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Famous Last Words / William Shakespeare

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William Shakespeare's characters had plenty of these. If you're the title character in a tragedy, you're getting one.

  • Coriolanus
    • "If you have writ your annals true, 'tis there, that, like an eagle in a dove-cote, I flutter'd your Volscians in Corioli: Alone I did it. Boy!" Unfortunately for Coriolanus those weren't his last words, as this final fit of rage causes him to carry on before finally being suddenly and unceremoniously cut down by assassins in front of his murderous rival Aufidius (no dramatic final confrontation for you!). His actual last words are "O that I had him, with six Aufidiuses, or more, his tribe, to use my lawful sword!", which are a bit rubbish considering he has a mouth to rival the Tenth Doctor's. This was no doubt intentional.
  • Hamlet:
    • "O, I am slain!" Polonius
    • "God ha' mercy on his soul! And of all Christian souls, I pray God. God be wi' ye." Ophelia's final line before she exits and drowns offstage.
    • "The drink, the drink! I am poison'd!" Gertrude
    • "O, yet defend me friends; I am but hurt." Claudius
    • "Exchange forgiveness with me, noble Hamlet: mine and my father's death come not upon thee, nor thine on me." Laertes
    • "The rest is silence." Hamlet
  • Henry IV, Part 1:
    • "No, Percy, thou art dust, / And food for — " Hotspur (a rare Shakespearean example of a character dying mid-sentence)
  • Julius Caesar:
    • "Et Tu, Brute? Then fall, Caesar." Julius Caesar
    • "Caesar, thou art revenged, even with the sword that kill'd thee." Cassius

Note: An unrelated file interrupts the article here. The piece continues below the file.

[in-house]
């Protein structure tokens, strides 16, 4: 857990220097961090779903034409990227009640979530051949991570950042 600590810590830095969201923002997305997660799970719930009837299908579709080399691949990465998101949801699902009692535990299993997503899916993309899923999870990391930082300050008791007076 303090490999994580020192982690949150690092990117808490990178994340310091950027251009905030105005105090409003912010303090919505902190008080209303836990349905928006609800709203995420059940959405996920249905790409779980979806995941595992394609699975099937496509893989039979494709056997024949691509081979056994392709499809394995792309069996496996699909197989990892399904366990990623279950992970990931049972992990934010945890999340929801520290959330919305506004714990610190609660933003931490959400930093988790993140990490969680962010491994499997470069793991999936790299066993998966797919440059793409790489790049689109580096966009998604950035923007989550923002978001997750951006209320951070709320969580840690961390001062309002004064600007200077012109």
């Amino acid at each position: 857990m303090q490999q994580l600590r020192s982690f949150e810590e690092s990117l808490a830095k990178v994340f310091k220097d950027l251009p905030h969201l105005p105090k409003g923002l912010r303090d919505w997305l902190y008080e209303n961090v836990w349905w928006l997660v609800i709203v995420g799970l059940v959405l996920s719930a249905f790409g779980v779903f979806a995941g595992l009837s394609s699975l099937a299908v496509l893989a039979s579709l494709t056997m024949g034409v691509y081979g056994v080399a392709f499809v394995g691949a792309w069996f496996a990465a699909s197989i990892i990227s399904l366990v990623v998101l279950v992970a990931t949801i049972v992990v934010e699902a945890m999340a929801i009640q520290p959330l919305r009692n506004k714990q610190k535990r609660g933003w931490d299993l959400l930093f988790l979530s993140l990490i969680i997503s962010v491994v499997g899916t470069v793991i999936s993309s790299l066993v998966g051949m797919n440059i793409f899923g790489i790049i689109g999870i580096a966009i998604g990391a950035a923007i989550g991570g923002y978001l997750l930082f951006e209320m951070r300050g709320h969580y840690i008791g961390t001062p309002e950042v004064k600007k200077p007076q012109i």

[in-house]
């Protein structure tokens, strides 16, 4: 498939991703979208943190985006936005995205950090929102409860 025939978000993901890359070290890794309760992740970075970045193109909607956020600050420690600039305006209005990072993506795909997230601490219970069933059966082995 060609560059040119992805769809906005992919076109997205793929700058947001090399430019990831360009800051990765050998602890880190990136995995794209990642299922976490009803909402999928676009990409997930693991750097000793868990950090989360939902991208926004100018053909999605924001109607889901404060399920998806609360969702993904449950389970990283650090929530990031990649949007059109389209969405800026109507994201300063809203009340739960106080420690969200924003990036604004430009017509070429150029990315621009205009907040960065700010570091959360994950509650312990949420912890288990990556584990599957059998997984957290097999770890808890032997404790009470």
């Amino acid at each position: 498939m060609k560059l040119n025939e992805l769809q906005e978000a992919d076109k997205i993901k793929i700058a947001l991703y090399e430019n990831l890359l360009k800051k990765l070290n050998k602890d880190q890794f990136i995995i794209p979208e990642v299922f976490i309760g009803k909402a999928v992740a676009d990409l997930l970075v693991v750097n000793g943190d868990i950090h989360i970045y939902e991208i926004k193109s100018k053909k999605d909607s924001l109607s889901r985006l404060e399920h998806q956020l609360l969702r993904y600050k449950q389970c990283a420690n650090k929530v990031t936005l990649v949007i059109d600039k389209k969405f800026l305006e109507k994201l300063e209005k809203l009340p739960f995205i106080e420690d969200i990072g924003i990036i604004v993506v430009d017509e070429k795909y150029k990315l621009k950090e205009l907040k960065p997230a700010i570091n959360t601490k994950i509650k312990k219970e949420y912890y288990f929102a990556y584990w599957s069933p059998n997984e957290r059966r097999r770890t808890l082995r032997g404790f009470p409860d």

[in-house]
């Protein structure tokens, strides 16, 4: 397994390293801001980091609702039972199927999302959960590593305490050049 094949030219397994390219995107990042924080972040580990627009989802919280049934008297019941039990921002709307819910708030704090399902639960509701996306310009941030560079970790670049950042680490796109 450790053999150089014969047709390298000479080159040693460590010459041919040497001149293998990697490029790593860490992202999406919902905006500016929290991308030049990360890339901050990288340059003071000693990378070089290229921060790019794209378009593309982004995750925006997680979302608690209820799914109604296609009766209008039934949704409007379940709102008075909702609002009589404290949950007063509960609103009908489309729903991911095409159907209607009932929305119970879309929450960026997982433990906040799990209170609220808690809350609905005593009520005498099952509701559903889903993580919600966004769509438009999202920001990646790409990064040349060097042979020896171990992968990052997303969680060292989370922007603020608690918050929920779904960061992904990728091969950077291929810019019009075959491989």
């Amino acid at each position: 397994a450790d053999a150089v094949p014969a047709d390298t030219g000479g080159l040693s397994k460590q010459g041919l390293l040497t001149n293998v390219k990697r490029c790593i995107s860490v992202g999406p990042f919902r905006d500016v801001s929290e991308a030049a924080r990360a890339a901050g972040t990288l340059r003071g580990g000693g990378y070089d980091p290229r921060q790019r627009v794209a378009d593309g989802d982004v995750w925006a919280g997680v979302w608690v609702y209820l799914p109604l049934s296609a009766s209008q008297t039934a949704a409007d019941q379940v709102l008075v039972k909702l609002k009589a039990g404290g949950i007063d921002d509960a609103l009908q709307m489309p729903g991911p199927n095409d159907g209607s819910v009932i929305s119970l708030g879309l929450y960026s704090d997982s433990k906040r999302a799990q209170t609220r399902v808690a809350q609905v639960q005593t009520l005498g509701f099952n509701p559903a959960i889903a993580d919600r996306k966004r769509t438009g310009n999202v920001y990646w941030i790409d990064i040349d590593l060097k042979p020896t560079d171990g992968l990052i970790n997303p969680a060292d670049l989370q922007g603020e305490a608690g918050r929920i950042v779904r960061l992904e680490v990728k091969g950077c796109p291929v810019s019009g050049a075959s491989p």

• "Caesar, now be still: I kill'd not thee with half so good a will." Brutus
  • King Lear:
    • "And I'll go to bed at noon." The Fool, in many productions
    • "O, I am slain! My lord, you have one eye left to see some mischief on him. O!" the First Servant
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    • "My sickness grows upon me." Regan
    • "Ask me not what I know." Goneril
    • "Do you see this? Look on her! Look, her lips! Look there, look there!" King Lear
    • "I have a journey, sir, shortly to go; / My master calls me, I must not say no." Kent (he doesn't die onstage, but he is clearly not long for this world).
  • Macbeth:
    • "O, treachery! Fly, good Fleance, fly, fly, fly! Thou mayst revenge. O slave!" Banquo
    • "He has killed me, mother; Run away, I pray you!" Macduff's son
    • "Murder!" Lady Macduff
    • "Thou liest, abhorred tyrant; with my sword I'll prove the lie thou speak'st." Young Siward
    • "Lay on, Macduff, and damn'd be him that first cries, 'Hold, enough!'" Macbeth
  • Othello:
    • "O damn'd Iago! O inhuman dog!" Roderigo
    • "Farewell, commend me to my kind lord: O, farewell!" Desdemona
    • "Moor, she was chaste; she loved thee, cruel Moor. So come my soul to bliss, as I speak true. So speaking as I think, I die, I die." Emilia
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    • "Demand me nothing. What you know, you know. From this time forth I never will speak word." Iago (possibly, it's left ambiguous whether he lives or dies)
    • "I kiss'd thee ere I kill'd thee: no way but this; killing myself, to die upon a kiss." Othello
  • Richard III:
    • "A horse! A horse! My kingdom for a horse!" Richard III
  • Romeo and Juliet
    • "Help me into some house, Benvolio, or I shall faint. A plague o' both your houses! They have made worm's meat of me. I have it, and soundly too. — Your houses!" Mercutio
    • "Thou wretched boy, that didst consort him here, shalt with him hence." Tybalt
    • "Thus with a kiss I die." Romeo
    • "If thou be merciful, open the tomb. Lay me with Juliet." Paris
    • "Yea, noise? Then I'll be brief. O happy dagger! This is thy sheath; there rust, and let me die." Juliet


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